Recent attacks on the constitutional principle of birthright citizenship by Tea Party members and supporters “require utter disregard for the express provisions of the Constitution,” and “encourage us to abandon the precise reasons behind those enactments,” asserts Constitutional Accountability Center Chief Counsel Elizabeth Wydra in her new ACS Issue Brief.
In addition to the “powerfully plain” text of the Fourteenth Amendment, more than a century of case history and Congressional debate affirm that U.S. citizenship depends on the objective criterion of birthplace, rather than on parental status or membership in any race or ethnic group, Wydra explains in “Born Under the Constitution: Why Recent Attacks on Birthright Citizenship.” Springing out of the Civil War and the Dred Scott decision, the Framers of the Fourteenth Amendment “wisely” placed the conditions of citizenship “beyond ‘consent’ of the political majority at any given point in time.”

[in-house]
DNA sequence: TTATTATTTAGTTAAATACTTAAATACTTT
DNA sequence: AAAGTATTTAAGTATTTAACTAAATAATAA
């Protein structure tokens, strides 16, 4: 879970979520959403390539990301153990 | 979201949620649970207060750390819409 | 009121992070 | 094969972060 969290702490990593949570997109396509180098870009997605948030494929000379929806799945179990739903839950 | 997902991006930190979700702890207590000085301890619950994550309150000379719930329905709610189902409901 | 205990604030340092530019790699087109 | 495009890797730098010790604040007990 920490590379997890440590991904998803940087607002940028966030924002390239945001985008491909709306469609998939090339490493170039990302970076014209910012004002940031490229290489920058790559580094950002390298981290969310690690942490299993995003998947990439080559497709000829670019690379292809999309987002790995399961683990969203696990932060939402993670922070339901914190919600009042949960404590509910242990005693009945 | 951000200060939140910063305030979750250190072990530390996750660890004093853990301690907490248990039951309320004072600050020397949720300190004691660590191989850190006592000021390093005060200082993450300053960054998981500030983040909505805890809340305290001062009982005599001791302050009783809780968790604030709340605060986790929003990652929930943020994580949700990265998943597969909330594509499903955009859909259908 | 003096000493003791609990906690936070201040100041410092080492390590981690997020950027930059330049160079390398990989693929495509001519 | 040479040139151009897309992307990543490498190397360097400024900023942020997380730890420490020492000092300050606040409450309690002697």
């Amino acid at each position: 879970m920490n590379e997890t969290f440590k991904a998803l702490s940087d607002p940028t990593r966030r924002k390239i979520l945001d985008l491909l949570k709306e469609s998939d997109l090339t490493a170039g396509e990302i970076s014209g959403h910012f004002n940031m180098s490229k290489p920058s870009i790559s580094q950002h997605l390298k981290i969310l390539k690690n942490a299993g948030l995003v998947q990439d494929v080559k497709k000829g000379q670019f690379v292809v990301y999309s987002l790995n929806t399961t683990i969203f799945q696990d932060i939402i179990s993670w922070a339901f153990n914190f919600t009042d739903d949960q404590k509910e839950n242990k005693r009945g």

Current efforts by Sen. Rand Paul, Sen. David Vitter, and the Arizona state legislature, among others, to undermine this constitutional right, while not unique, are fundamentally flawed, Wydra argues. Similar bills seeking to rescind birthright citizenship have been unsuccessfully introduced in Congress every year for more than a decade. She suggests that birthright citizenship has endured these challenges because of a historical and bipartisan willingness to elevate the conditions of citizenship above the political fray: